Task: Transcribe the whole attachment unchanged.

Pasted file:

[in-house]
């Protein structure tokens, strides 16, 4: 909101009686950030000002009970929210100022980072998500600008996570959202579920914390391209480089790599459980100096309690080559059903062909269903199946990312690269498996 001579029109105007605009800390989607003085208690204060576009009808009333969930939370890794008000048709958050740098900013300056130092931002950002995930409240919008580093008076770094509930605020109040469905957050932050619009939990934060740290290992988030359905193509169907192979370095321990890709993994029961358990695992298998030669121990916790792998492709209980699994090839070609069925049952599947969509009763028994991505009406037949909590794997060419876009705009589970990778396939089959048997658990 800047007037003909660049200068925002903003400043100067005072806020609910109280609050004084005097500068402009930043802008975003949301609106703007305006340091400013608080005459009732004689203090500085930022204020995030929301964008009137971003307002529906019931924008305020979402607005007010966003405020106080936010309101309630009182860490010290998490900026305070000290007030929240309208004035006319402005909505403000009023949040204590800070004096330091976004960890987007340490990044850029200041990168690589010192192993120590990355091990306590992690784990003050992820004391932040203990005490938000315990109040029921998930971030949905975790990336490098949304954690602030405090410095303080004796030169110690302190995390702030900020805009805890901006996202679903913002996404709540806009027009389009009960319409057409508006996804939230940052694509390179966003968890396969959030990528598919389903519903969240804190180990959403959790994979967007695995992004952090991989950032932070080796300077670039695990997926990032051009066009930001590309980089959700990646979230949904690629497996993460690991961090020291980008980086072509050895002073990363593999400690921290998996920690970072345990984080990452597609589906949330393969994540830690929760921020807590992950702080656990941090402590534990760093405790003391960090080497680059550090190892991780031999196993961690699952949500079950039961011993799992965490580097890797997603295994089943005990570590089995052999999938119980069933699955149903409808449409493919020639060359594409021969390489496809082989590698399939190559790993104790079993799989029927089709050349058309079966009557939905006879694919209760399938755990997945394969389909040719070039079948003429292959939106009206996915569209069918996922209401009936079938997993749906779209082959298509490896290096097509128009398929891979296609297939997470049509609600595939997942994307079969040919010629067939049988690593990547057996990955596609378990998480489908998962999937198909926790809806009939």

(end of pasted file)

[in-house]
């Protein structure tokens, strides 16, 4: 909101009686950030000002009970929210100022980072998500600008996570959202579920914390391209480089790599459980100096309690080559059903062909269903199946990312690269498996 001579029109105007605009800390989607003085208690204060576009009808009333969930939370890794008000048709958050740098900013300056130092931002950002995930409240919008580093008076770094509930605020109040469905957050932050619009939990934060740290290992988030359905193509169907192979370095321990890709993994029961358990695992298998030669121990916790792998492709209980699994090839070609069925049952599947969509009763028994991505009406037949909590794997060419876009705009589970990778396939089959048997658990 800047007037003909660049200068925002903003400043100067005072806020609910109280609050004084005097500068402009930043802008975003949301609106703007305006340091400013608080005459009732004689203090500085930022204020995030929301964008009137971003307002529906019931924008305020979402607005007010966003405020106080936010309101309630009182860490010290998490900026305070000290007030929240309208004035006319402005909505403000009023949040204590800070004096330091976004960890987007340490990044850029200041990168690589010192192993120590990355091990306590992690784990003050992820004391932040203990005490938000315990109040029921998930971030949905975790990336490098949304954690602030405090410095303080004796030169110690302190995390702030900020805009805890901006996202679903913002996404709540806009027009389009009960319409057409508006996804939230940052694509390179966003968890396969959030990528598919389903519903969240804190180990959403959790994979967007695995992004952090991989950032932070080796300077670039695990997926990032051009066009930001590309980089959700990646979230949904690629497996993460690991961090020291980008980086072509050895002073990363593999400690921290998996920690970072345990984080990452597609589906949330393969994540830690929760921020807590992950702080656990941090402590534990760093405790003391960090080497680059550090190892991780031999196993961690699952949500079950039961011993799992965490580097890797997603295994089943005990570590089995052999999938119980069933699955149903409808449409493919020639060359594409021969390489496809082989590698399939190559790993104790079993799989029927089709050349058309079966009557939905006879694919209760399938755990997945394969389909040719070039079948003429292959939106009206996915569209069918996922209401009936079938997993749906779209082959298509490896290096097509128009398929891979296609297939997470049509609600595939997942994307079969040919010629067939049988690593990547057996990955596609378990998480489908998962999937198909926790809806009939």